ttc-1256723Smale explained that higher education leads to greater well-being, in part because education is an “opportunity of access.” Participation in higher education is an opportunity to build a social network; people can make personal connections that bring them closer to the resources they need to fulfill the necessities of well-being. Smale also highlighted the importance of encouraging female participation in the labour force by increasing the availability and affordability of child care, in order to address Ontario’s poor performance in income and jobs indicators. In addition to a comparison of regions’ pension systems, the ICP’s working paper also explores the jobs indicator in the context of gender and participation in the workforce and child care. Lastly, Smale recommended improving the affordability of public transportation, which is a factor that is not represented by any of the OECD’s Regional Well-Being indices. He explained that affordable public transportation creates better access, for example, to grocery stores that people need in order to purchase healthy food. Improved public transportation could also help people access the nooks and crannies of their neighbourhoods with greater ease which would, in turn, help build that social network and sense of community belonging that is so crucial to well-being. With convenient and affordable public transportation, people would experience fewer limitations in terms of job opportunities, and would enjoy an increase in their purchasing power for other necessities.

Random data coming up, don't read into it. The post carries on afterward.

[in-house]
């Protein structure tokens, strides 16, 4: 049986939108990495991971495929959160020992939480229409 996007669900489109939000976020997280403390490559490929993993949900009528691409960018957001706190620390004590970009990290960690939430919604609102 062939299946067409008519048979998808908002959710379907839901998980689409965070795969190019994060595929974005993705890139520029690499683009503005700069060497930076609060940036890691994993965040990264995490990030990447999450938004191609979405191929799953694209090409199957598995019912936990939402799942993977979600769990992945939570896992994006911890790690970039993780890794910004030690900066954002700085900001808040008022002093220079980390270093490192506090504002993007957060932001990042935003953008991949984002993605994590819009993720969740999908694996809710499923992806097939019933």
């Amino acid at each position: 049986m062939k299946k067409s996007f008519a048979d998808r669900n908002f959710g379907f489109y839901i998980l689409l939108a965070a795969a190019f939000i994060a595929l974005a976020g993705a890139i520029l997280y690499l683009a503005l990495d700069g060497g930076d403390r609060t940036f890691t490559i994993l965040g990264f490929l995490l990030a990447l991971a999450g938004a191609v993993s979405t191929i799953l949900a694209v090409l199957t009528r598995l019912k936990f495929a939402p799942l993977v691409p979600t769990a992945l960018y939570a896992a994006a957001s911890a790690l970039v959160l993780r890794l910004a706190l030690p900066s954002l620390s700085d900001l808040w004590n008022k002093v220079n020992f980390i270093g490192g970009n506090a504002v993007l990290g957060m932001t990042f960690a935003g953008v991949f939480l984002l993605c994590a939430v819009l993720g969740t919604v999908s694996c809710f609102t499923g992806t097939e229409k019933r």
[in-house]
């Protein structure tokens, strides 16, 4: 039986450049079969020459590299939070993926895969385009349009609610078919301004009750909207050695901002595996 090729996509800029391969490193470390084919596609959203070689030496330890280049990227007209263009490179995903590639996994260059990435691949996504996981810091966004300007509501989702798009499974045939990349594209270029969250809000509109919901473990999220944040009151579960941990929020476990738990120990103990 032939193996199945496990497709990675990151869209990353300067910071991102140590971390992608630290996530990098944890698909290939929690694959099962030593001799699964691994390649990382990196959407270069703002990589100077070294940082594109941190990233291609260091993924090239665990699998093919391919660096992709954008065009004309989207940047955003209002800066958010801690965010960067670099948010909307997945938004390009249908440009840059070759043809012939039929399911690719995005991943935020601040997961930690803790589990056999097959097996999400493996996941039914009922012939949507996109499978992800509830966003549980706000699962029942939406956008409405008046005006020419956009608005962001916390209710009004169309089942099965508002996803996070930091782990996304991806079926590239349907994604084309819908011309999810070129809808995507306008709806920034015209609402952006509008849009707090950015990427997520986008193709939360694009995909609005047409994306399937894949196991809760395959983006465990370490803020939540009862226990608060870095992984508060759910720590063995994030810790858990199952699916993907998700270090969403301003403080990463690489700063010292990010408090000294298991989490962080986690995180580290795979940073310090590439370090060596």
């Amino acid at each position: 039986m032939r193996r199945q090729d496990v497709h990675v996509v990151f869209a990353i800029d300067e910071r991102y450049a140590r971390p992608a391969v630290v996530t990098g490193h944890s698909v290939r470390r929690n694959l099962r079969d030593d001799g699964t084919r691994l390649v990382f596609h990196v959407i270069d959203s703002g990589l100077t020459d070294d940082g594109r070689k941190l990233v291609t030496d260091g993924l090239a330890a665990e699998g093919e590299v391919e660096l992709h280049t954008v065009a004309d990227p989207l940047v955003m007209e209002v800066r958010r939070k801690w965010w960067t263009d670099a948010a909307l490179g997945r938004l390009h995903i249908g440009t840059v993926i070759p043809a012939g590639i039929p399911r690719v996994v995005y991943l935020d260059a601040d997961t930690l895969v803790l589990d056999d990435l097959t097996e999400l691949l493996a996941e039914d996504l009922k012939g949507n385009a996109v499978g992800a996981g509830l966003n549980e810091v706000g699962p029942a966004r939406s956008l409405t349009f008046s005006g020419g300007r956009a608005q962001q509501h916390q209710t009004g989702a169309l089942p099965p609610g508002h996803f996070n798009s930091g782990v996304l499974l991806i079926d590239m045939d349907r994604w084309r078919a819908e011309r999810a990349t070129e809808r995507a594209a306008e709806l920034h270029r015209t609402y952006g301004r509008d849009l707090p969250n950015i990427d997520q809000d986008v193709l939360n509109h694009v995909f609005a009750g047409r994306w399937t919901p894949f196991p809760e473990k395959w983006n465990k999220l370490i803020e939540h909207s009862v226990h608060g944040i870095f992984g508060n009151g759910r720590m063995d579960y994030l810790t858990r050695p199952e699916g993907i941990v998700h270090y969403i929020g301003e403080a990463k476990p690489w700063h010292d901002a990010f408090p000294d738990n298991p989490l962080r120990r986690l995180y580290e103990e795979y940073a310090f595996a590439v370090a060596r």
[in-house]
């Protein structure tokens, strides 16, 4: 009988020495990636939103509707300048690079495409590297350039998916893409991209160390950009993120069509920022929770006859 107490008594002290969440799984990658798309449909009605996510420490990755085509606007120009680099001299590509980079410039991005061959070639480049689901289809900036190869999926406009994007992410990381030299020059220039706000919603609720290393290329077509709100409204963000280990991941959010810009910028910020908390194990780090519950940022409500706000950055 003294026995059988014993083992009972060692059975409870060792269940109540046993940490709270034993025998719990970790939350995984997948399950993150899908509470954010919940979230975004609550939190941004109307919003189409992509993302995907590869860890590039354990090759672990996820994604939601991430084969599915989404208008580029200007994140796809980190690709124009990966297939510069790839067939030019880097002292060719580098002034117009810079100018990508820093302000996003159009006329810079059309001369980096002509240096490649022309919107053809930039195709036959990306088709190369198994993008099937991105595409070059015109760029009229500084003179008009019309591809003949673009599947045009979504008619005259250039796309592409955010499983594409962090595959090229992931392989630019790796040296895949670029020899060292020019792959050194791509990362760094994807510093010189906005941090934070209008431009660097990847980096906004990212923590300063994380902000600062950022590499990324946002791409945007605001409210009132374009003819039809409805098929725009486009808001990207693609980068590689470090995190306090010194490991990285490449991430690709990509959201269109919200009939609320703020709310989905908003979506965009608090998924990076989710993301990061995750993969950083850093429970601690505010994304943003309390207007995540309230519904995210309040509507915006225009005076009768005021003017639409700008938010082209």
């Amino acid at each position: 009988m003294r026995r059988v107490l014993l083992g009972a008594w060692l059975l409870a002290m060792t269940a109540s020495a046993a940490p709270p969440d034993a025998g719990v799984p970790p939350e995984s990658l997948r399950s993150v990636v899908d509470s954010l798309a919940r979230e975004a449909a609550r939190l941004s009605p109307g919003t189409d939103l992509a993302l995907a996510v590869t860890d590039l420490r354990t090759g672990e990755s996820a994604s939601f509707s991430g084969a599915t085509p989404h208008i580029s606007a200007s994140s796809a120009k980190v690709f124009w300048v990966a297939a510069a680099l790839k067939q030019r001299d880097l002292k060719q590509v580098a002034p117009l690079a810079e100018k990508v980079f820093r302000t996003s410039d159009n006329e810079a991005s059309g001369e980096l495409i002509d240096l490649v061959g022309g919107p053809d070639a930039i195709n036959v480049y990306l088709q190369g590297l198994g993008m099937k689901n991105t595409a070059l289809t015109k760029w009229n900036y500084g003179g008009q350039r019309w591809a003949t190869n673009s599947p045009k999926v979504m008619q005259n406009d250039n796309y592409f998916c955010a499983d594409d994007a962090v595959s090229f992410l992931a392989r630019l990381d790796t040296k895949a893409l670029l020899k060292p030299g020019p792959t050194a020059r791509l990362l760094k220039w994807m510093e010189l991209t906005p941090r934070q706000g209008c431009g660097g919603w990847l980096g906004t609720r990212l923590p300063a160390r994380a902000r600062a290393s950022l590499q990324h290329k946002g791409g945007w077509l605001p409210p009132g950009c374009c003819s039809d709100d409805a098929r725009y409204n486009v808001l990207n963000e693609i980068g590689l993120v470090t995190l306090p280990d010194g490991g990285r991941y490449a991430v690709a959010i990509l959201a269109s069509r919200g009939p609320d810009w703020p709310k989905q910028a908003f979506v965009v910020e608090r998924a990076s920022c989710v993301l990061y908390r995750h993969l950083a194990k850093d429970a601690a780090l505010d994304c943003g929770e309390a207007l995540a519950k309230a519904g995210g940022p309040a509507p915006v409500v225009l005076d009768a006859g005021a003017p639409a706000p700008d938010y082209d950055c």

Morrison cautioned, “When measures of well-being are poor but GDP is high, [this] illustrates some kind of inequality [happening]. So when [we’re] looking at opportunities for increasing GDP, we need to consider what this [will do] for measures of inequality.”